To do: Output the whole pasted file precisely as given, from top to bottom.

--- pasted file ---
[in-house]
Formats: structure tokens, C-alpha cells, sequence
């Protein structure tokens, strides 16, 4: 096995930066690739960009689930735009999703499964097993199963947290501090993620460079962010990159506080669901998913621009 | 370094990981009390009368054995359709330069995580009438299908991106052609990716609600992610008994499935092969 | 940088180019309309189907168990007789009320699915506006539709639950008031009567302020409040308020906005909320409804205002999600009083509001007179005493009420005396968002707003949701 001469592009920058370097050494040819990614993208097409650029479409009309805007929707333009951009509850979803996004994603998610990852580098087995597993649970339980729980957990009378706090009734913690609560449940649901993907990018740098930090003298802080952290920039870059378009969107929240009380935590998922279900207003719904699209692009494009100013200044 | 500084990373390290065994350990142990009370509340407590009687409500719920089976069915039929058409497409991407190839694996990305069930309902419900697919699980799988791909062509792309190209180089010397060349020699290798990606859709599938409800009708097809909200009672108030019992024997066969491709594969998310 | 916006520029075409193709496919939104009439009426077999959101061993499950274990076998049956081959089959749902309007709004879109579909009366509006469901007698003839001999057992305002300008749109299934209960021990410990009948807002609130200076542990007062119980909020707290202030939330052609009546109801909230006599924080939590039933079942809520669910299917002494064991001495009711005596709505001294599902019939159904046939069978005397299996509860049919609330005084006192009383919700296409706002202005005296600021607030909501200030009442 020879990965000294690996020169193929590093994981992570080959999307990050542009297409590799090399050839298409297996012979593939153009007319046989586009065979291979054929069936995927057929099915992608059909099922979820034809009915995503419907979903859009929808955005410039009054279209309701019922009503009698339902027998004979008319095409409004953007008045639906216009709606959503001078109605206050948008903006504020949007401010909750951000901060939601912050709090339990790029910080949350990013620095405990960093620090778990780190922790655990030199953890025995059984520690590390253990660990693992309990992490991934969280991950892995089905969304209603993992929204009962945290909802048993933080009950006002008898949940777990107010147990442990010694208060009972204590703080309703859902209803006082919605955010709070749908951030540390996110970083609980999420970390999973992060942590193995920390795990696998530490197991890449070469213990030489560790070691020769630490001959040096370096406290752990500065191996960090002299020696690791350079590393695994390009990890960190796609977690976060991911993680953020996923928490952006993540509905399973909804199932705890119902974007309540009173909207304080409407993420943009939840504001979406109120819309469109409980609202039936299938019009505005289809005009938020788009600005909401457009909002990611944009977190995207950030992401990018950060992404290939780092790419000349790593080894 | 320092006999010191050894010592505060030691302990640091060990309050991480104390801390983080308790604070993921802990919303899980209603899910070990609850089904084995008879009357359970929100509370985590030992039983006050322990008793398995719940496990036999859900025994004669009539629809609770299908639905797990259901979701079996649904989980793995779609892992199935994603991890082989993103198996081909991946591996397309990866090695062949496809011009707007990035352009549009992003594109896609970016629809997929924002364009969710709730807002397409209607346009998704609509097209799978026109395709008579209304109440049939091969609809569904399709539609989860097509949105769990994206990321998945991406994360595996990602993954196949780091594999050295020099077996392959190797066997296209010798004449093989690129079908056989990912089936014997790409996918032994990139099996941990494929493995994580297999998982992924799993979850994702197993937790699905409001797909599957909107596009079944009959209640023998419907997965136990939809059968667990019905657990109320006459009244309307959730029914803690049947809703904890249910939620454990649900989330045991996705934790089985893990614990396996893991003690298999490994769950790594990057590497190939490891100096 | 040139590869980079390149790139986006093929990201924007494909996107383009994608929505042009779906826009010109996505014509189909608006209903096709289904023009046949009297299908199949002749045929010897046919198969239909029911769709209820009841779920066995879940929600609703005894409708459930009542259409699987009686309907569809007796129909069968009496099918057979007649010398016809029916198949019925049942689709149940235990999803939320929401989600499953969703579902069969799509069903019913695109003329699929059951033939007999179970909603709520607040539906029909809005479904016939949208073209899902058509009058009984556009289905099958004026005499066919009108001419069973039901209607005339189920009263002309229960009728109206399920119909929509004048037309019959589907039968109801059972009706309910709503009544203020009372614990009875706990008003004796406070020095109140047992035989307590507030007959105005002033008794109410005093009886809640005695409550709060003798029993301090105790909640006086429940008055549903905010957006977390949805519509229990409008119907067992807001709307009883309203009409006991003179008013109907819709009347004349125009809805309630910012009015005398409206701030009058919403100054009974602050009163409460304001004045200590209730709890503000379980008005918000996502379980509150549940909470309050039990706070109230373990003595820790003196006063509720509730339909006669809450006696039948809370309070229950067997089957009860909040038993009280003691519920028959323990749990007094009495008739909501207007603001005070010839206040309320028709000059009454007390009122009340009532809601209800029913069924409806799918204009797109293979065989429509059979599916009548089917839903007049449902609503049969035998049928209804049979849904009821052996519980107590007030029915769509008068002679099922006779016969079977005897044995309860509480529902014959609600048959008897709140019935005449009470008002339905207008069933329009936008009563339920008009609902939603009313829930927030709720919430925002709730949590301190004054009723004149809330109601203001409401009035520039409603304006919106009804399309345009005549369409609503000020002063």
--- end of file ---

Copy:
[in-house]
Formats: structure tokens, C-alpha cells, sequence
């Protein structure tokens, strides 16, 4: 096995930066690739960009689930735009999703499964097993199963947290501090993620460079962010990159506080669901998913621009 | 370094990981009390009368054995359709330069995580009438299908991106052609990716609600992610008994499935092969 | 940088180019309309189907168990007789009320699915506006539709639950008031009567302020409040308020906005909320409804205002999600009083509001007179005493009420005396968002707003949701 001469592009920058370097050494040819990614993208097409650029479409009309805007929707333009951009509850979803996004994603998610990852580098087995597993649970339980729980957990009378706090009734913690609560449940649901993907990018740098930090003298802080952290920039870059378009969107929240009380935590998922279900207003719904699209692009494009100013200044 | 500084990373390290065994350990142990009370509340407590009687409500719920089976069915039929058409497409991407190839694996990305069930309902419900697919699980799988791909062509792309190209180089010397060349020699290798990606859709599938409800009708097809909200009672108030019992024997066969491709594969998310 | 916006520029075409193709496919939104009439009426077999959101061993499950274990076998049956081959089959749902309007709004879109579909009366509006469901007698003839001999057992305002300008749109299934209960021990410990009948807002609130200076542990007062119980909020707290202030939330052609009546109801909230006599924080939590039933079942809520669910299917002494064991001495009711005596709505001294599902019939159904046939069978005397299996509860049919609330005084006192009383919700296409706002202005005296600021607030909501200030009442 020879990965000294690996020169193929590093994981992570080959999307990050542009297409590799090399050839298409297996012979593939153009007319046989586009065979291979054929069936995927057929099915992608059909099922979820034809009915995503419907979903859009929808955005410039009054279209309701019922009503009698339902027998004979008319095409409004953007008045639906216009709606959503001078109605206050948008903006504020949007401010909750951000901060939601912050709090339990790029910080949350990013620095405990960093620090778990780190922790655990030199953890025995059984520690590390253990660990693992309990992490991934969280991950892995089905969304209603993992929204009962945290909802048993933080009950006002008898949940777990107010147990442990010694208060009972204590703080309703859902209803006082919605955010709070749908951030540390996110970083609980999420970390999973992060942590193995920390795990696998530490197991890449070469213990030489560790070691020769630490001959040096370096406290752990500065191996960090002299020696690791350079590393695994390009990890960190796609977690976060991911993680953020996923928490952006993540509905399973909804199932705890119902974007309540009173909207304080409407993420943009939840504001979406109120819309469109409980609202039936299938019009505005289809005009938020788009600005909401457009909002990611944009977190995207950030992401990018950060992404290939780092790419000349790593080894 | 320092006999010191050894010592505060030691302990640091060990309050991480104390801390983080308790604070993921802990919303899980209603899910070990609850089904084995008879009357359970929100509370985590030992039983006050322990008793398995719940496990036999859900025994004669009539629809609770299908639905797990259901979701079996649904989980793995779609892992199935994603991890082989993103198996081909991946591996397309990866090695062949496809011009707007990035352009549009992003594109896609970016629809997929924002364009969710709730807002397409209607346009998704609509097209799978026109395709008579209304109440049939091969609809569904399709539609989860097509949105769990994206990321998945991406994360595996990602993954196949780091594999050295020099077996392959190797066997296209010798004449093989690129079908056989990912089936014997790409996918032994990139099996941990494929493995994580297999998982992924799993979850994702197993937790699905409001797909599957909107596009079944009959209640023998419907997965136990939809059968667990019905657990109320006459009244309307959730029914803690049947809703904890249910939620454990649900989330045991996705934790089985893990614990396996893991003690298999490994769950790594990057590497190939490891100096 | 040139590869980079390149790139986006093929990201924007494909996107383009994608929505042009779906826009010109996505014509189909608006209903096709289904023009046949009297299908199949002749045929010897046919198969239909029911769709209820009841779920066995879940929600609703005894409708459930009542259409699987009686309907569809007796129909069968009496099918057979007649010398016809029916198949019925049942689709149940235990999803939320929401989600499953969703579902069969799509069903019913695109003329699929059951033939007999179970909603709520607040539906029909809005479904016939949208073209899902058509009058009984556009289905099958004026005499066919009108001419069973039901209607005339189920009263002309229960009728109206399920119909929509004048037309019959589907039968109801059972009706309910709503009544203020009372614990009875706990008003004796406070020095109140047992035989307590507030007959105005002033008794109410005093009886809640005695409550709060003798029993301090105790909640006086429940008055549903905010957006977390949805519509229990409008119907067992807001709307009883309203009409006991003179008013109907819709009347004349125009809805309630910012009015005398409206701030009058919403100054009974602050009163409460304001004045200590209730709890503000379980008005918000996502379980509150549940909470309050039990706070109230373990003595820790003196006063509720509730339909006669809450006696039948809370309070229950067997089957009860909040038993009280003691519920028959323990749990007094009495008739909501207007603001005070010839206040309320028709000059009454007390009122009340009532809601209800029913069924409806799918204009797109293979065989429509059979599916009548089917839903007049449902609503049969035998049928209804049979849904009821052996519980107590007030029915769509008068002679099922006779016969079977005897044995309860509480529902014959609600048959008897709140019935005449009470008002339905207008069933329009936008009563339920008009609902939603009313829930927030709720919430925002709730949590301190004054009723004149809330109601203001409401009035520039409603304006919106009804399309345009005549369409609503000020002063």